There are two other notable things about larch. In my experience it generates some of the smallest and most irritating splinters when freshly cut. Gloves are essential. More importantly, it exhibits good resistant to rot, so was ideal for my purposes.
Ardnamurchan chainsaw massacre
The tree was about 35 years old and far too heavy to move without some more attention from the chainsaw. Having properly tidied the side branches protruding from the ~6-7 metre trunk I cut it into suitable sized logs. Then, using a combination of brute force and lashings of ignorance, I manhandled them to a flat area to construct some log benches.
Larch garden bench
You weren’t expecting fine furniture were you?
Having created a couple of notches in the trunk I rested it on two cut logs and then levelled the top off to create a flat area to sit on. The resulting bench was very sturdy, pretty stable and exceedingly heavy. It also left me with half a dozen infuriatingly small and itchy splinters …
Little and Large
Having made one I then made a second slightly smaller log bench with the ‘leftovers’.
Location, location, location
I made two log benches as I’d already identified two positions with contrasting and rewarding views.
The first was on a rocky outcrop backed with light woodland, which commanded good views to the north west. It’s relatively sheltered from the east and is in dappled shade until the afternoon.
Somewhere to sit and think
I managed to carry the smaller bench up to the rocky outcrop unaided, with several rests to breathe look at the view.
The larger bench was much too heavy to lift and was to be located further away and – critically – further up the hill. So, having chosen to install it on the warmest part of a sunny June day (D’oh!), I laboriously lifted it, end-over-end, up and up and up the hill.
About an hour and three pints of sweat later I’d got to the top having inadvertently discovered a wasps nest in the undergrowth. They didn’t take too kindly to me thudding past with my carefully handcrafted bench.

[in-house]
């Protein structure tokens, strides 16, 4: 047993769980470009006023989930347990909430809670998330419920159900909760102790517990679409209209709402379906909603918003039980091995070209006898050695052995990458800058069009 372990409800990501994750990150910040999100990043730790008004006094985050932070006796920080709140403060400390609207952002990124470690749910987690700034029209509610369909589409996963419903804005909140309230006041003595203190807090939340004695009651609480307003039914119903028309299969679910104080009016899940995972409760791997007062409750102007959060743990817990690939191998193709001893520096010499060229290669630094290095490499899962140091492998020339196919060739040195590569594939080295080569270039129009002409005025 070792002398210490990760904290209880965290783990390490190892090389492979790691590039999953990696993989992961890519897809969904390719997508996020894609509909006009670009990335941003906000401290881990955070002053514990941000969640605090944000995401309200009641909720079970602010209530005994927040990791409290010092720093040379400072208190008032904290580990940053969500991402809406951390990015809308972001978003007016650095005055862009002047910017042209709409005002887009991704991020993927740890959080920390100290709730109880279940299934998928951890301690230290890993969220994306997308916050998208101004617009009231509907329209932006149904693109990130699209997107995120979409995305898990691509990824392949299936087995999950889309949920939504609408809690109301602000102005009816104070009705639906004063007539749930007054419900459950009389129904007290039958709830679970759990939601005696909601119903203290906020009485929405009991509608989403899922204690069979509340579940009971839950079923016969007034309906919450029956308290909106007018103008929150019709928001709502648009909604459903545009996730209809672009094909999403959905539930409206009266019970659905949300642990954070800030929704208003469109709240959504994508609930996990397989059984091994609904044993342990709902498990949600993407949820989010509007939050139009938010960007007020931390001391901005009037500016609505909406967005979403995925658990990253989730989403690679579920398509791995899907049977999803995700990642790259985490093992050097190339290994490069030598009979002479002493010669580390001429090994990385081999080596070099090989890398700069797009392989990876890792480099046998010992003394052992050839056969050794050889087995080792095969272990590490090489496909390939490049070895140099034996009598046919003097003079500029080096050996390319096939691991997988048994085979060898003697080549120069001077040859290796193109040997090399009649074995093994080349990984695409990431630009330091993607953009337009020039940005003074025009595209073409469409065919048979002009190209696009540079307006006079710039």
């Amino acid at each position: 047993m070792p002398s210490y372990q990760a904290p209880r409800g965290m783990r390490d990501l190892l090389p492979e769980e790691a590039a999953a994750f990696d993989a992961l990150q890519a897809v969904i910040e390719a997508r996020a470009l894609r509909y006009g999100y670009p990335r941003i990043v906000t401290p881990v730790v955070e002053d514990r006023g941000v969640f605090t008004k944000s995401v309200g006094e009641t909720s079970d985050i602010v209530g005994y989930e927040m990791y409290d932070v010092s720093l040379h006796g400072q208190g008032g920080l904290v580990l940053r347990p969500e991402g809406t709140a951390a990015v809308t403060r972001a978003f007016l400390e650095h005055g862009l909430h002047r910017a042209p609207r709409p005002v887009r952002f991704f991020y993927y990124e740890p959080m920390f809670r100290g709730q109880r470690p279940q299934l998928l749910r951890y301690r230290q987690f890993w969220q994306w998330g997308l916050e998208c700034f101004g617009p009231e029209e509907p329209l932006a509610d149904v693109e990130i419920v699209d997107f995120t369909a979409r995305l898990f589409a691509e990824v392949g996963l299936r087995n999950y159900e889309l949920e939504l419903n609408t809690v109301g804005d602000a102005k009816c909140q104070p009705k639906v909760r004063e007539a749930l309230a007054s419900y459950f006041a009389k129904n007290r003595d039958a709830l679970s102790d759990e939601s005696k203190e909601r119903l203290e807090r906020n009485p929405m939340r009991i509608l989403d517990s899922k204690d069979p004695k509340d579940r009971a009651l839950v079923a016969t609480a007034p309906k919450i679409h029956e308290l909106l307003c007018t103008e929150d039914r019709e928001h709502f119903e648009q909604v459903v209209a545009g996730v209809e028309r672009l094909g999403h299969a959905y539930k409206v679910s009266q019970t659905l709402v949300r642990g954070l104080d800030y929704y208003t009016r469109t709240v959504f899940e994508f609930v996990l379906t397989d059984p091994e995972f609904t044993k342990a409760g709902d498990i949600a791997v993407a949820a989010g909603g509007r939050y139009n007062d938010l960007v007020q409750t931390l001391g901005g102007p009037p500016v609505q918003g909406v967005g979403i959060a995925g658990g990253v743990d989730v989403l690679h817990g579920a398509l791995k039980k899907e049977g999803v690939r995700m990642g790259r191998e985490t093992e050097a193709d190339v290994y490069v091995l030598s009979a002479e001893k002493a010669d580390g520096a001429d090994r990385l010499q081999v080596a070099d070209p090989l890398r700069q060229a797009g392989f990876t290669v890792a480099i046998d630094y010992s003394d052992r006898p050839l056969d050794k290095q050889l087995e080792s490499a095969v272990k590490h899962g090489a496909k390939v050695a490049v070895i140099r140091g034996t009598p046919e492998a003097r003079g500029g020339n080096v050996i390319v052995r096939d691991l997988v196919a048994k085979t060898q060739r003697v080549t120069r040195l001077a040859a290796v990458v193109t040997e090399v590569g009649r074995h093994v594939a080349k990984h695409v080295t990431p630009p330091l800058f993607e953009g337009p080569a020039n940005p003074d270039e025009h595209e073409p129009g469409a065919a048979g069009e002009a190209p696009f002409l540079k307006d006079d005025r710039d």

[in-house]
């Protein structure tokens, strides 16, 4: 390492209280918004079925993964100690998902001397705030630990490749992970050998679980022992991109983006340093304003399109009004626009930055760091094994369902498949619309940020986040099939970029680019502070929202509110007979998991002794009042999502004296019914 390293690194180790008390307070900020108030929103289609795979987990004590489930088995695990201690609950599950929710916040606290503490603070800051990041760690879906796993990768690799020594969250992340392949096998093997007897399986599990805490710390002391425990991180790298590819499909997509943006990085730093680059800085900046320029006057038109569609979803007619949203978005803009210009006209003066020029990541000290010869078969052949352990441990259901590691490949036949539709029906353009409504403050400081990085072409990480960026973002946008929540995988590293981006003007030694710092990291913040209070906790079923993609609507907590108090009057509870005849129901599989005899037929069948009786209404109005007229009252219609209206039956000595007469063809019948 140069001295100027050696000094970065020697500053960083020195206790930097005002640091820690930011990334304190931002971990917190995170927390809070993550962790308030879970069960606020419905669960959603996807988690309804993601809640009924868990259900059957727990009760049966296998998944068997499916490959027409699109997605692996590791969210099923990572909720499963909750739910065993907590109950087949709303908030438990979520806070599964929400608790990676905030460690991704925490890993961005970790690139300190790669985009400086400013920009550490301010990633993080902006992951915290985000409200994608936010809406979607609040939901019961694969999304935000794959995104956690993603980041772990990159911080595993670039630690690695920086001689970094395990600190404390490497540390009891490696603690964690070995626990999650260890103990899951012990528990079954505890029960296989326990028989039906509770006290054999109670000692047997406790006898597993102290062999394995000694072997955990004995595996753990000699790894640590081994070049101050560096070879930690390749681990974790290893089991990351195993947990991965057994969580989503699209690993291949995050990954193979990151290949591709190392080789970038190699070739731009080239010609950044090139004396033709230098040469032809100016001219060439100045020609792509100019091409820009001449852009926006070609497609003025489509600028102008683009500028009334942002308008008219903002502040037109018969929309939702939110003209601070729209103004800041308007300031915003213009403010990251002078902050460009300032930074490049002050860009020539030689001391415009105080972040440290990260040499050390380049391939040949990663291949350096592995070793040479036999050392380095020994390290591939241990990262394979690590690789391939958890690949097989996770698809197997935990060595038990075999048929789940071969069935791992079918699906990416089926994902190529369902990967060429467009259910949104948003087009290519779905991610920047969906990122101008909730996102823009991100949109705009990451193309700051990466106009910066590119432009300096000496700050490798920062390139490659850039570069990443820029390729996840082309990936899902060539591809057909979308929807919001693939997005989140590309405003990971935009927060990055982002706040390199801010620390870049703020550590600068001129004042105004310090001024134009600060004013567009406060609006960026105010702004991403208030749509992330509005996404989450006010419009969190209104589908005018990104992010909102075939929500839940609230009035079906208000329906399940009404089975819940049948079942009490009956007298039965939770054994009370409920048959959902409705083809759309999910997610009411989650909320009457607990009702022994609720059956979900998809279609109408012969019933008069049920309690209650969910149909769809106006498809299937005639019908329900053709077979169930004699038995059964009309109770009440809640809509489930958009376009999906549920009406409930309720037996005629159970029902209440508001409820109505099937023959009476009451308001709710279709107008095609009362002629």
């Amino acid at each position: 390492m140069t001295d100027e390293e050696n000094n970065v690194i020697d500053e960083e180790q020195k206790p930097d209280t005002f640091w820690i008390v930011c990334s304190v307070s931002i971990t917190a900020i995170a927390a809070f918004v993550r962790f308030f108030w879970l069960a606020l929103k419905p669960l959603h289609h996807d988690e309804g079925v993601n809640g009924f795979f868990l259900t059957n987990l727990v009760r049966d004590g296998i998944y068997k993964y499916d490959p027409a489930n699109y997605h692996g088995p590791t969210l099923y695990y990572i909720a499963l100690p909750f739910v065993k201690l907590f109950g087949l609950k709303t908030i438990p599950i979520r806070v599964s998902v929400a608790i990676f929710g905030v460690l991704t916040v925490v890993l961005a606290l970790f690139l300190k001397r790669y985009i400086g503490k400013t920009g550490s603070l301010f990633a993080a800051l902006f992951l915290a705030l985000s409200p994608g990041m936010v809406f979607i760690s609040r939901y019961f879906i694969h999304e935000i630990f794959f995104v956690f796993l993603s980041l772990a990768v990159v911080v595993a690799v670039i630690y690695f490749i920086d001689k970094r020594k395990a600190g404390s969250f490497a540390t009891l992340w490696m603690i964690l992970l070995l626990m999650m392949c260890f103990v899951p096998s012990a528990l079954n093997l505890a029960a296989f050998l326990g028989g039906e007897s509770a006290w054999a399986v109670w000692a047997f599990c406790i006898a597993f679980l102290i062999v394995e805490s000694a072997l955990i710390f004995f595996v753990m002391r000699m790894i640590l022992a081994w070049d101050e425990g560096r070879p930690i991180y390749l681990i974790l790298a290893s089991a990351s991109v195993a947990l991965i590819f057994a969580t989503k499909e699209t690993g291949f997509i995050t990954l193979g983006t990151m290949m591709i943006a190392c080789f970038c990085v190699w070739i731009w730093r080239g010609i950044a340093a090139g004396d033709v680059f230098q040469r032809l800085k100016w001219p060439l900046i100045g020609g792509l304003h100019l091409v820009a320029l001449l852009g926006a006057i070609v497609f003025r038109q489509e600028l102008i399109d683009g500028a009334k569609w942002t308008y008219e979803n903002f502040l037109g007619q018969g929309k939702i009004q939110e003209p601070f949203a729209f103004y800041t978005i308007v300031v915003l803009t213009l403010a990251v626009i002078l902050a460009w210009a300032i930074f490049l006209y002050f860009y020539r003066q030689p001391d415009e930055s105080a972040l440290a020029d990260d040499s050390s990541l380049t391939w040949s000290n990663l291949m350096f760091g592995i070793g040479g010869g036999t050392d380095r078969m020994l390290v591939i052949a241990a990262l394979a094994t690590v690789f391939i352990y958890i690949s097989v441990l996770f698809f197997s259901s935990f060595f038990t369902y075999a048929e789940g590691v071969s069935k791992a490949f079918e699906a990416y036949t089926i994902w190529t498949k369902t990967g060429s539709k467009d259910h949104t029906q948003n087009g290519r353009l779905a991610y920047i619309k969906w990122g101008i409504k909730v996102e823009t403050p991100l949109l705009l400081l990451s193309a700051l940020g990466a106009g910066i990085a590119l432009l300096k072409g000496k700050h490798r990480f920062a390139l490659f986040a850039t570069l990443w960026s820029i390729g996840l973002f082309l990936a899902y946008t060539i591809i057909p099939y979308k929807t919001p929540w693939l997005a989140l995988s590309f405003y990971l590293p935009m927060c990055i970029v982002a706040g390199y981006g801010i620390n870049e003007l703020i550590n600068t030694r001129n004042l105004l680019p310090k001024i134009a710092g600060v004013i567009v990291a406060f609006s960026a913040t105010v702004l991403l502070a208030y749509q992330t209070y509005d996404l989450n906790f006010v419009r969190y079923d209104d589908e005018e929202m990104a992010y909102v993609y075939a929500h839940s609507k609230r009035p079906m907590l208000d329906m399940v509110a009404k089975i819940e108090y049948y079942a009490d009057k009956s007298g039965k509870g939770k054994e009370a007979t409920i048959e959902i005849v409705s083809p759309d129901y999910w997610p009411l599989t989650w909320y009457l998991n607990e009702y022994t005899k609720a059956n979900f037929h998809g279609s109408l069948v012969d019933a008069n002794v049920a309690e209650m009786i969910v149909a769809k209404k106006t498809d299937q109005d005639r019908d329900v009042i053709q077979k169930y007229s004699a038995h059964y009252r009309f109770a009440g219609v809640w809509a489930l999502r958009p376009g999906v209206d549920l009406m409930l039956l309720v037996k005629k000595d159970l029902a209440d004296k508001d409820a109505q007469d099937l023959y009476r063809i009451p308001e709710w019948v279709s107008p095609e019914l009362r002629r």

But it was worth it …
The perfect place for a cup of coffee or glass of wine
There are panoramic views over the islands (Risga, Oronsay and Carna) in Loch Sunart, the hills of Morvern to the south, and to Ben Hiant, Mull and Coll to the west.
Time for a rest …
The splinters that freshly-cut larch generates are very quickly rubbed away and the benches are perfectly safe to use without wearing gloves (or reinforced trousers).
A good guide to tree identification is Collins British Tree Guide (ISBN 978-0-00-745123-4) by Johnson and More. For more information on the propagation, growth, uses and lore of Scottish trees I recommend A handbook of Scotland’s trees (ISBN 978-190864382-7) edited by Fi Martynoga.
If you want to know what you can see from any point on earth I recommend the HeyWhatsThat horizon plotter website. Quoting directly from the site this “computes the horizon and mountain names and other related visualizations, including the surface of the Earth visible from where you’re standing (the visibility cloak or viewshed) and the line of sight profile between you and the distant peaks”.
For example, here’s the map of what’s visible from the top of Ben Hiant …
HeyWhatsThat horizon map from Ben Hiant, Ardnamurchan